These artifacts and antiquities are irreplaceable, these are national treasures to be proud of, they need taking better care of, and showing off. Don’t get me started on the National Gallery….I went a few months ago and water was pouring down the walls and down the back of the paintings. I was speechless – I stood there in total disbelief that these old paintings where basically being left to rot. The grounds of the National Gallery are a bit like tumbleweed and the toilets are broken and brown gunk comes out of the taps. I love Indonesia but I wish that more money was being ploughed into maintaining the ancient cultural and heritage side of things – so much could be gained by it.
I once tried to steal a plastic hamburger from toys’r’us…i didnt have any pockets so i recruited my sister as accomplice..we were caught at the checkout and dad rubbed our faces with a dirty rag as punishment…then bought us ice cream.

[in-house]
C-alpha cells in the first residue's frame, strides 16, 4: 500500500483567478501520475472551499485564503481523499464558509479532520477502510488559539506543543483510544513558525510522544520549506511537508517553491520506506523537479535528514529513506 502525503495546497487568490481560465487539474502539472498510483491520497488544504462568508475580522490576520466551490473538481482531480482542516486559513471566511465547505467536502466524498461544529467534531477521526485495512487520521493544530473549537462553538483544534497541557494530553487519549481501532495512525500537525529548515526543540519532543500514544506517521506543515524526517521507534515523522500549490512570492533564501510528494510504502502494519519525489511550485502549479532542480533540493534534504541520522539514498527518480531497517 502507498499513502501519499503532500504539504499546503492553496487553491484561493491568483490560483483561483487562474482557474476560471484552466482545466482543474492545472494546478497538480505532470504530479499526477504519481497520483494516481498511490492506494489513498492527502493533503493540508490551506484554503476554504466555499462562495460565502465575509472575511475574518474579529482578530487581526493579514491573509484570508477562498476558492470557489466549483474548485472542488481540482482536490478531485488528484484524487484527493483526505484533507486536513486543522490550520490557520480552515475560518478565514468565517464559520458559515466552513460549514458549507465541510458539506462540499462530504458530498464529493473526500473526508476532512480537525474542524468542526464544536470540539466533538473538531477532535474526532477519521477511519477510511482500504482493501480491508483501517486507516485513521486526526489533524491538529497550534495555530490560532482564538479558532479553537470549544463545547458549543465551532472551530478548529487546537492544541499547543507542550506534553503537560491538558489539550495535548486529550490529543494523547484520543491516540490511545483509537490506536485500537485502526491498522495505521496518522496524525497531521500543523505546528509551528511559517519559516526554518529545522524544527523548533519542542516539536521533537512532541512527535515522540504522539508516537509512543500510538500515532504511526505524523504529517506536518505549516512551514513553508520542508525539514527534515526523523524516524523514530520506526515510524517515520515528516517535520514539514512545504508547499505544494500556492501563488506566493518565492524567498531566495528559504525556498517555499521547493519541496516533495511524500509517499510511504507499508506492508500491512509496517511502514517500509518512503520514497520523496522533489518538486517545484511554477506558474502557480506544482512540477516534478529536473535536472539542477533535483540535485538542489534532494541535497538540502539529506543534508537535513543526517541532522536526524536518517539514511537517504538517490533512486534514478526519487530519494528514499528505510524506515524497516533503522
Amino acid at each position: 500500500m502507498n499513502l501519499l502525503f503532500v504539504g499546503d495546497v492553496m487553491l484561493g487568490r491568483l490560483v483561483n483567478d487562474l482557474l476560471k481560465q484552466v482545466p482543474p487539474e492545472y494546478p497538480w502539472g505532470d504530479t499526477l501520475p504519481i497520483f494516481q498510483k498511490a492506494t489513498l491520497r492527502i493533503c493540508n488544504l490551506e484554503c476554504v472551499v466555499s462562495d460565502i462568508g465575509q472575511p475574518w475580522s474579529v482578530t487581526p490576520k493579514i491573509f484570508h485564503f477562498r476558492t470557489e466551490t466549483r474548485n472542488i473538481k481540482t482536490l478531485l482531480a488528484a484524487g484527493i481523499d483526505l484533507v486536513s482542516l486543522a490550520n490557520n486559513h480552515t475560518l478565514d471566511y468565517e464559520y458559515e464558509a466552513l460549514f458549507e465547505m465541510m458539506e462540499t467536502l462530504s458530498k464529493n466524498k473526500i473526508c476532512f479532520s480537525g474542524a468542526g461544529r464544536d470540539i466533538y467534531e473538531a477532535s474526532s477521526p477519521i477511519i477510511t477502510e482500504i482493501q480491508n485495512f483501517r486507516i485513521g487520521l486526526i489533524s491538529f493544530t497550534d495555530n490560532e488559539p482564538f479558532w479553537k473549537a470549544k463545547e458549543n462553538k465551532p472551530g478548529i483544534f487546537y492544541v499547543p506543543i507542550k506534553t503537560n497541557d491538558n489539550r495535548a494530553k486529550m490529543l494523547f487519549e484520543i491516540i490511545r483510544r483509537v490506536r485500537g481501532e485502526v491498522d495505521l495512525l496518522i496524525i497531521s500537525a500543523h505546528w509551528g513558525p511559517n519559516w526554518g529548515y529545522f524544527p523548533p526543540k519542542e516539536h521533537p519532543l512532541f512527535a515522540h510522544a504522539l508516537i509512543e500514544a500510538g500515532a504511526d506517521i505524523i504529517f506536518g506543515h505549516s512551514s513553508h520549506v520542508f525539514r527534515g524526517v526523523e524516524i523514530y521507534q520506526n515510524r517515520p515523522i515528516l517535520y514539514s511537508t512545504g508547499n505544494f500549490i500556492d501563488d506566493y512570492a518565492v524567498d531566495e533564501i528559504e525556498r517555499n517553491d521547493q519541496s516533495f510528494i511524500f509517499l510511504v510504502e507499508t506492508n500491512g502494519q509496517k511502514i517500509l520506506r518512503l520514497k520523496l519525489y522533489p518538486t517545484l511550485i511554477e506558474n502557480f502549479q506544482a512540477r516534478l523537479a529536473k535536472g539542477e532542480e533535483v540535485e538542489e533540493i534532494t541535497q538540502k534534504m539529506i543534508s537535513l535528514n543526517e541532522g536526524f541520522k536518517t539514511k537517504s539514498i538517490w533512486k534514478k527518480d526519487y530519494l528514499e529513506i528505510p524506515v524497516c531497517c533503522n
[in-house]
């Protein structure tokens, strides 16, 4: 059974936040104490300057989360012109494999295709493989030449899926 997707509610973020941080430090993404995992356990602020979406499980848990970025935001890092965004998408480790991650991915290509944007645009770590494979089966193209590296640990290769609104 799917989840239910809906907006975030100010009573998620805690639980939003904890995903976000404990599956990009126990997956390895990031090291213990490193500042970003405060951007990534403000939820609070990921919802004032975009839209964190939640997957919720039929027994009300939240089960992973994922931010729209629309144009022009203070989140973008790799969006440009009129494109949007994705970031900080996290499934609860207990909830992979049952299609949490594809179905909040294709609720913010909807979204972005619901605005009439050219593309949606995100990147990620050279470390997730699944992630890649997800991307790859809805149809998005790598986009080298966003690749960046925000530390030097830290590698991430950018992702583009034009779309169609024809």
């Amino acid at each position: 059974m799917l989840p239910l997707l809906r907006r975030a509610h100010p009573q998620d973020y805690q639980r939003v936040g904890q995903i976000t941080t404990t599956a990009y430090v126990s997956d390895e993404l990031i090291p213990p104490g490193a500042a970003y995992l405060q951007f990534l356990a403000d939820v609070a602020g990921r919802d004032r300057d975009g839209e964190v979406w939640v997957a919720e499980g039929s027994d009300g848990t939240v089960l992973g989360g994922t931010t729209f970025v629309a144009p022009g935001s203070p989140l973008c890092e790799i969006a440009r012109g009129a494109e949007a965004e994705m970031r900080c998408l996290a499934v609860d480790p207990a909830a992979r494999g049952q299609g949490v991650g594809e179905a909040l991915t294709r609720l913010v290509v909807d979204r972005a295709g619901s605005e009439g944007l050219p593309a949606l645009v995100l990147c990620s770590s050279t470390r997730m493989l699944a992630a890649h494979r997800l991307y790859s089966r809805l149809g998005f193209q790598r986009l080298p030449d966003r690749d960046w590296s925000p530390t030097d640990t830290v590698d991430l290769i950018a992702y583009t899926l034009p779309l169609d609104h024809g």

I would have killed for that plastic hamburger too. In fact I’ve I’d seen it, it may have been my 3rd robbery, no question. Your Dad is sounds wonderful, ice cream is so much nicer than a hard smack! xxx
I really resonate with this post, because I was burned pretty badly, recently.
I’ve been homeless for 6 months, running my business on my only possession besides the clothes on my back.
Some one stole my life’s work and my only tool.
It gets crazier.
Last week someone stole my laptop, after 6 months of the grace of god protecting me/it, it was removed from my life.
I’m writing this from an internet cafe.
And my point is, stealing is what it is.
The most secure things can be broken into, like the Pentagon — and some people go through life untouched in even the most insecure environments, like aid-workers in war-torn nations.